Wind Doth Blow

Entry by: Nutcracker

24th February 2022
Under the Hill

'How many times have I told you-'
The door bangs behind the boy. There's no telling him. He's fifteen now, sure that he knows better than his mother. And angry. Mighty angry.

She's angry too, though she tries not to let the boy see it. Knows he has enough demons of his own. Would have, at his age, even if the man had not left them. Left them here three miles up the last valley in Wales, in a constant swirl of rain and wind.

The day they first saw the house it wasn't like that. They'd driven up into a haze of summer, pulled off their shoes and waded across the stream into a meadow where they'd lain back and gazed up into a blue that was almost unbearably pellucid. The man had pulled himself up, leant on one elbow and looked down at her:'A fresh start,' he'd said. And she'd believed his promises, because how could she not on such a day, in such a place?

She still believed in him when they arrived, even though the summer had passed and the first gusts of autumn blew in the door behind them and clustered in the chimney and howled in the night.

'It's nothing,' he said, pulling her close when she woke and whimpered. 'Old houses have creaks. This place has been standing for five hundred years. It'll outlive us.'

Next day the sun was back, but it lit the dust, made her see how much work they had to do. She had to do, for the man was off, away in the week.

'I'll sort it out,' he said, when they discovered there was no Broadband in the valley.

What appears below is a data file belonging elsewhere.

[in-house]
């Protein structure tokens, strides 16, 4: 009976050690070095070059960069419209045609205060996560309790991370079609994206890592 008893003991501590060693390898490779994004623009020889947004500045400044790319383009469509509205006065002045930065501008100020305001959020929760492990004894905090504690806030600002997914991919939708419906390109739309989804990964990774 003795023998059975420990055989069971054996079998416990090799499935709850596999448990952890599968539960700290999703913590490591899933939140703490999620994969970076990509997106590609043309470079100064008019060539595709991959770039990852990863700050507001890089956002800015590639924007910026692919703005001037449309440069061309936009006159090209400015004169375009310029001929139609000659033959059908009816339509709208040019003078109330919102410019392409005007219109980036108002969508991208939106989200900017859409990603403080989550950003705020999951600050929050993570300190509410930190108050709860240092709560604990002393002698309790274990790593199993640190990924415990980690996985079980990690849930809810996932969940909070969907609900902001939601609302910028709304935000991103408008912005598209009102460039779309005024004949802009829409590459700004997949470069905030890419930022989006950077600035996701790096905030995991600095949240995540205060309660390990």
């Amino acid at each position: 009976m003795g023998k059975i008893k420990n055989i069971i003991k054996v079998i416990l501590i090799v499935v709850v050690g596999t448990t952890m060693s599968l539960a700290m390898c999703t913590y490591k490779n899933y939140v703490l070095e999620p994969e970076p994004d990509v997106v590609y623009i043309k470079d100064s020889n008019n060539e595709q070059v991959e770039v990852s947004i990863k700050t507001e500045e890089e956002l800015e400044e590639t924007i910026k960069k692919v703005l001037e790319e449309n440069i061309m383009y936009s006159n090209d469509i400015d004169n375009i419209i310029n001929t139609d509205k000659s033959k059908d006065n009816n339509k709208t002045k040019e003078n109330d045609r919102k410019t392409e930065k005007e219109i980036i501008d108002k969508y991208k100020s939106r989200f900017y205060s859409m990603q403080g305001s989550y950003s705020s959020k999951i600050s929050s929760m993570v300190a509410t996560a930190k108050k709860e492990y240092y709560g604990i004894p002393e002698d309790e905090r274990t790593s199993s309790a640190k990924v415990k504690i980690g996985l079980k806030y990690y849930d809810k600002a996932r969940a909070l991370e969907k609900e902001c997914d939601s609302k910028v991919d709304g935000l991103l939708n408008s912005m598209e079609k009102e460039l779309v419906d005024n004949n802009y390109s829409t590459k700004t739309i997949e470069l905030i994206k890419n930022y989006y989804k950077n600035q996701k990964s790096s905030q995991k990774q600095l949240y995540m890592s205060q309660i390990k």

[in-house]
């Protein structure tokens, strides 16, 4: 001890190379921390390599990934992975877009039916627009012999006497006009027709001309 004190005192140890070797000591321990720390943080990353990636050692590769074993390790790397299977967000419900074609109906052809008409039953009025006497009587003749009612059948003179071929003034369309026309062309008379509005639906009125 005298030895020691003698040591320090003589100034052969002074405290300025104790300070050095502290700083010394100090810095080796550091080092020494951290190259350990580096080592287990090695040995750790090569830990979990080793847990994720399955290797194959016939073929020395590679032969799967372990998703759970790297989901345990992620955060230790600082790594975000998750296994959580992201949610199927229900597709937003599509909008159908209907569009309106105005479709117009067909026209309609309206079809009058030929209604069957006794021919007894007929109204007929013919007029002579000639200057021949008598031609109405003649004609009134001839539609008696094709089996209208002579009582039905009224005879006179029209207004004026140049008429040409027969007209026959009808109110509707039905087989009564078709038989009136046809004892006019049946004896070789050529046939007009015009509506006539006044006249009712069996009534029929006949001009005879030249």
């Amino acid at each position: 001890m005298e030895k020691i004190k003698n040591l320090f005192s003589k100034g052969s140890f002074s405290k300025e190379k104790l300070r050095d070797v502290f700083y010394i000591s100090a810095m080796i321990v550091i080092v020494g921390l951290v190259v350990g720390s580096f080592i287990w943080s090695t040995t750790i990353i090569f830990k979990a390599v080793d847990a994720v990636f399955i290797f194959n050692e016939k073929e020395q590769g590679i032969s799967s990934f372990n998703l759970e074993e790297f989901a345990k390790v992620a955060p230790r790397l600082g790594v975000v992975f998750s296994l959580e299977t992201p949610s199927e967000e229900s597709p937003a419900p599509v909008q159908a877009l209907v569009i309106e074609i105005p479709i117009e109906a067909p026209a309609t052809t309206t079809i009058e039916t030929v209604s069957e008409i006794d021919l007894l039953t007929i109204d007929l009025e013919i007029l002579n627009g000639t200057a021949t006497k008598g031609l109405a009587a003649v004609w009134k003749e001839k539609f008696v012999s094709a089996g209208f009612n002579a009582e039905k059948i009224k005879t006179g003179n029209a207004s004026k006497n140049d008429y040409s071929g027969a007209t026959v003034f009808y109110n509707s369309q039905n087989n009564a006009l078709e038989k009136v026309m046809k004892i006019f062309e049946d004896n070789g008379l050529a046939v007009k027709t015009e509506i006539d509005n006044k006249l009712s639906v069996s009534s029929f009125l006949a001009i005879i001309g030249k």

'For goodness sake don't go on about it,' he said, when she said she thought he'd checked that before they bought the place.

So she said no more, because there were enough other things to worry about, what with the boy turning into someone she didn't know.

'It's hormones,' the man said. 'He'll settle down.'

As if he knew. As if he saw. As if he cared.

She said that to him, because she was frightened, what with the man not being there, and the boy out roaming on the mountain instead of going to school, and her left alone with the crying of the wind.

'You don't realise,' she said.

He said he was doing his best, but she could tell there was something else. Someone else. She found receipts when she was sorting out clothes for washing, emptying pockets. It made him angry, her saying, her asking. And it was no good reminding him that he promised her a fresh start.

And then he left. In the darkest month.

'How could you do this to us?' she said.

'I'm sorry,' he said.

He held her, one last time, and he sobbed. But she pushed him away, told him to go, that they'd be better off without him. Outside the wind was howling. It made her laugh, the irony of it.

It's been weeks. She doesn't laugh much now. Watches as the rain and the wind buffet the house. But today, with the boy out, she makes a decision. Decides she will not let the man's weakness pull her down. When the boy comes back he'll be calmer, after shouting into the wind. She'll talk to him then, ask where he'd like to go. And they'll make a plan. A plan to get out from under this hill.

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